A Million Ways to Die in the West

Film, Comedy
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A Million Ways to Die in the West

‘I'm not in the mood for laughing,’ a grizzled gunslinger tells Seth MacFarlane's wisecracking sheep farmer Albert at the outset of this so-called comic western. He's come to the right film. Given an inch by the surprise success of his raunchy teddy-bear romp ‘Ted’, writer-director-star MacFarlane now takes a drastically overlong mile with a film that flatters his moderate talent and subzero leading-man charisma at every turn – right down to having his perfect-ten love interest (Charlize Theron) chuckle merrily at every one of his limp quips, punchline-free putdowns of Islam and Judaism included.

MacFarlane's principal joke – or sustained whinge, rather – is that Old West life sucks, particularly for shrimpy, entitled white guys like Albert sensibly dumped by gold-digging hussies like schoolmarm Louise (Amanda Seyfried). Albert sets about winning her back with the inexplicable assistance of enigmatic new gal in town Anna (Theron, her performance a loose, feisty lifeline), but little does he know that she's married to bloodthirsty bandit Clinch Leatherwood (Liam Neeson).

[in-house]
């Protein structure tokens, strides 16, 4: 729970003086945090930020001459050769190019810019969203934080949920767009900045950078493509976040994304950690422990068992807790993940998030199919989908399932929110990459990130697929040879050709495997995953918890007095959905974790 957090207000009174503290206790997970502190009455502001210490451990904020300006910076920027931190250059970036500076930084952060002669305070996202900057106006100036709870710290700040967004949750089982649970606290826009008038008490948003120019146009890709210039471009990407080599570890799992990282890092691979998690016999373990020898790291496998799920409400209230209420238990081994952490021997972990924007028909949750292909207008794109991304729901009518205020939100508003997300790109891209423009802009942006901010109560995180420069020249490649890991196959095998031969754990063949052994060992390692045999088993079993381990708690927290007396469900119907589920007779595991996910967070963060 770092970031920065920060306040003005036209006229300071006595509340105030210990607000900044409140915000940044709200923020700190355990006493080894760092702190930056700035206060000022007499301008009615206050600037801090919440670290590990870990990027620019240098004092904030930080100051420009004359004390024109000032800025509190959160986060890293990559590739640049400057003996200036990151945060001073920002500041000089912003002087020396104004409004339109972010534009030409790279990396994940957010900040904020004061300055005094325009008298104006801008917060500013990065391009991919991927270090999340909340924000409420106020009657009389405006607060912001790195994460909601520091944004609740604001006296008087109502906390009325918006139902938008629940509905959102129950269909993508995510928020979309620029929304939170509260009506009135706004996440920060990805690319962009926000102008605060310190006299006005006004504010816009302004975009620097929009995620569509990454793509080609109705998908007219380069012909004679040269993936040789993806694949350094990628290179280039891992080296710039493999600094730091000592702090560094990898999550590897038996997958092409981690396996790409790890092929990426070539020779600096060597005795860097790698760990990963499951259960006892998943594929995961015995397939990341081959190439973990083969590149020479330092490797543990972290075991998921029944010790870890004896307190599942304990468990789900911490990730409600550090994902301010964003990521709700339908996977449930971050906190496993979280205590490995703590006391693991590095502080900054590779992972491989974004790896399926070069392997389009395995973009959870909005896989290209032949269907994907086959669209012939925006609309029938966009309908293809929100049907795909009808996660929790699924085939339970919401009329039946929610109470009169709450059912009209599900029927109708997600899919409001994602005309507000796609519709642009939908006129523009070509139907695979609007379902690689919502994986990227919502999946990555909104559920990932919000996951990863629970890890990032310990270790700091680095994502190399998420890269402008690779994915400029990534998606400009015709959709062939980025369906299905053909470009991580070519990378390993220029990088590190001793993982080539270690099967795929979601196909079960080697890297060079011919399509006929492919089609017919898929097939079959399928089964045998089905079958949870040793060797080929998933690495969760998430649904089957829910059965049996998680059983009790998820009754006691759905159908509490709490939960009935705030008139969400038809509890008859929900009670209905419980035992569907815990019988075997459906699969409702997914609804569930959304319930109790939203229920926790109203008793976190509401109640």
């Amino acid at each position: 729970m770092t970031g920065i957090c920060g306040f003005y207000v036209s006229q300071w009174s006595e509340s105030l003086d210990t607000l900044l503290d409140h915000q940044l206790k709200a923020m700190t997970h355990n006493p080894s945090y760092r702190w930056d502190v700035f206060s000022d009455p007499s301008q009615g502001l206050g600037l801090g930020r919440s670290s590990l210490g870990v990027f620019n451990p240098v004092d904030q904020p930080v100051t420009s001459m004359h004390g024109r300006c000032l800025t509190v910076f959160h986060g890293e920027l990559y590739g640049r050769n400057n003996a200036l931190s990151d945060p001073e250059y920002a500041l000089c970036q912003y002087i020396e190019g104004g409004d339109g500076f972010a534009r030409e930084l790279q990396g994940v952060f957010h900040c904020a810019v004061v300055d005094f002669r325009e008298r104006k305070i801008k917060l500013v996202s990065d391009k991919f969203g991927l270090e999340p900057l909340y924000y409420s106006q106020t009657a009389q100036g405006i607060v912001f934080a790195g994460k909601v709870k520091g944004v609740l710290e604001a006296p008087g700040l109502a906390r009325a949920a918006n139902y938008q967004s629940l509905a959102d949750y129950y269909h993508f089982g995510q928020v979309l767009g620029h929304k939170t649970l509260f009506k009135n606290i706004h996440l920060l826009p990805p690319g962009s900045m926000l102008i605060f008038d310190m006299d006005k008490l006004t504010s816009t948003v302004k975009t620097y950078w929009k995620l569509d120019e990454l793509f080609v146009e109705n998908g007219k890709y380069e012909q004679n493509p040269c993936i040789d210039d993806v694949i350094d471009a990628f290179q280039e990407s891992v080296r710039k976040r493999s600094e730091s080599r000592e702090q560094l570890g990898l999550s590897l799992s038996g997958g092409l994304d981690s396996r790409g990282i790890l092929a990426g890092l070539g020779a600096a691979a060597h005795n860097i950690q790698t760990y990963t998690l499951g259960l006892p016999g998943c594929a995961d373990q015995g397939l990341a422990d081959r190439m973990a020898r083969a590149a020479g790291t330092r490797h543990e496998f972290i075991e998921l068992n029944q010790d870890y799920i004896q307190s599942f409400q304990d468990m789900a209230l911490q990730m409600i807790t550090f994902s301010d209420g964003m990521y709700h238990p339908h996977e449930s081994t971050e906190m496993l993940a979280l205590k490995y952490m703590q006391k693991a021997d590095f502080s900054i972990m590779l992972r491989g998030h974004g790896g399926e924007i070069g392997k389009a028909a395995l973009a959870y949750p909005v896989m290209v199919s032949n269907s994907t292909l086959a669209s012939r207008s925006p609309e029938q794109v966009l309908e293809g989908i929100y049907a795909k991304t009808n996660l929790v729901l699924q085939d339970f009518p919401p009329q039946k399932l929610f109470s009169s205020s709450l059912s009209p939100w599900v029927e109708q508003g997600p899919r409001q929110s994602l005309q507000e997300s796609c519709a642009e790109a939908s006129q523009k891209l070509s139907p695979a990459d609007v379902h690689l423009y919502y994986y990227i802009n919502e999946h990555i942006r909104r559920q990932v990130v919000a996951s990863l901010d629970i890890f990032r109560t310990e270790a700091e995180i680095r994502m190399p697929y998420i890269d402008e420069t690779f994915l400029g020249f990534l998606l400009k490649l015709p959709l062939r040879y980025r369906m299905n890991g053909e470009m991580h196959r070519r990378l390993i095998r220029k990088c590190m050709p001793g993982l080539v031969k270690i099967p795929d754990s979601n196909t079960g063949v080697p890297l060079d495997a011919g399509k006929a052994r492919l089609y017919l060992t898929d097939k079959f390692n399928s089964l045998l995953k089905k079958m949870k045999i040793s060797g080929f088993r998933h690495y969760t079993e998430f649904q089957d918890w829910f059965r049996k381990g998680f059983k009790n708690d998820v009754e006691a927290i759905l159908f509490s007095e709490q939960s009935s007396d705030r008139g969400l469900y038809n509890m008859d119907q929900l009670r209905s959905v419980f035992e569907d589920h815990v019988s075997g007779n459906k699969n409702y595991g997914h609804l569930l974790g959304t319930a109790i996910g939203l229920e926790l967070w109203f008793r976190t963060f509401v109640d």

There's a lot of excrement – literal and otherwise – to wade through before that showdown, during which Albert finds his cojones, Anna reverts to damsel-in-distress passivity and Seyfried endures repeated gags about the size of her eyes. MacFarlane's doughy visage, of course, is beyond reproach.

By: Guy Lodge


Release details

Release date: Friday May 30 2014
Duration: 0 mins

Cast and crew

Director: Seth MacFarlane
Screenwriter: Seth MacFarlane, Alec Sulkin, Wellesley Wild
Cast: Seth MacFarlane
Liam Neeson
Charlize Theron

Average User Rating

3 / 5

Rating Breakdown

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1 person listening

No where as funny as Ted, but defo better than big banner Hollywood crap. I wish Seth Rogan had played the lead though. Sarah Silverman is worth her weight in gold. I think comedians make better actors than the other way round

Often hilarious, pleasing Western comedy which sags a little at the two thirds mark but which deserves far greater acknowledgment than Time Out`s mocking, nasty-spirited one-star review. Three and a half stars from this amused filmgoer.